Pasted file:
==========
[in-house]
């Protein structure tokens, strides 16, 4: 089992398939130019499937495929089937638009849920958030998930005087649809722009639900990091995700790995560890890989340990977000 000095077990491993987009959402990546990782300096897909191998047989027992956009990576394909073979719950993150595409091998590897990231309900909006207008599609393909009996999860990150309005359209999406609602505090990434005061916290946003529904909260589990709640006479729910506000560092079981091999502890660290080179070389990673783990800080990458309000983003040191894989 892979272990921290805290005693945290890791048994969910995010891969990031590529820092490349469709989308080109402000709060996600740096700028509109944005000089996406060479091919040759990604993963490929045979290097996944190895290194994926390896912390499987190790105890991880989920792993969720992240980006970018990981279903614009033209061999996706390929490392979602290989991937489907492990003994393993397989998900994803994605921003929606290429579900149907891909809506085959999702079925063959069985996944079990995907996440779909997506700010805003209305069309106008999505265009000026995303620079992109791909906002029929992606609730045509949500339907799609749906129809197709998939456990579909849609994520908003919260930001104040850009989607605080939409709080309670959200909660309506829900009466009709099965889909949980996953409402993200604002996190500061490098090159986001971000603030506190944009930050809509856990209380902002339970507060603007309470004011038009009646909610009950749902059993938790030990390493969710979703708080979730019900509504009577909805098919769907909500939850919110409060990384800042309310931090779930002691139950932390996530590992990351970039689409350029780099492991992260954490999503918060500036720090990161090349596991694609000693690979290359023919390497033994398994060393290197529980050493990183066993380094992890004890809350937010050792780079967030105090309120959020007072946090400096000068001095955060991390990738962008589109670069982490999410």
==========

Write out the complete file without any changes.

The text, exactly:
[in-house]
């Protein structure tokens, strides 16, 4: 089992398939130019499937495929089937638009849920958030998930005087649809722009639900990091995700790995560890890989340990977000 000095077990491993987009959402990546990782300096897909191998047989027992956009990576394909073979719950993150595409091998590897990231309900909006207008599609393909009996999860990150309005359209999406609602505090990434005061916290946003529904909260589990709640006479729910506000560092079981091999502890660290080179070389990673783990800080990458309000983003040191894989 892979272990921290805290005693945290890791048994969910995010891969990031590529820092490349469709989308080109402000709060996600740096700028509109944005000089996406060479091919040759990604993963490929045979290097996944190895290194994926390896912390499987190790105890991880989920792993969720992240980006970018990981279903614009033209061999996706390929490392979602290989991937489907492990003994393993397989998900994803994605921003929606290429579900149907891909809506085959999702079925063959069985996944079990995907996440779909997506700010805003209305069309106008999505265009000026995303620079992109791909906002029929992606609730045509949500339907799609749906129809197709998939456990579909849609994520908003919260930001104040850009989607605080939409709080309670959200909660309506829900009466009709099965889909949980996953409402993200604002996190500061490098090159986001971000603030506190944009930050809509856990209380902002339970507060603007309470004011038009009646909610009950749902059993938790030990390493969710979703708080979730019900509504009577909805098919769907909500939850919110409060990384800042309310931090779930002691139950932390996530590992990351970039689409350029780099492991992260954490999503918060500036720090990161090349596991694609000693690979290359023919390497033994398994060393290197529980050493990183066993380094992890004890809350937010050792780079967030105090309120959020007072946090400096000068001095955060991390990738962008589109670069982490999410």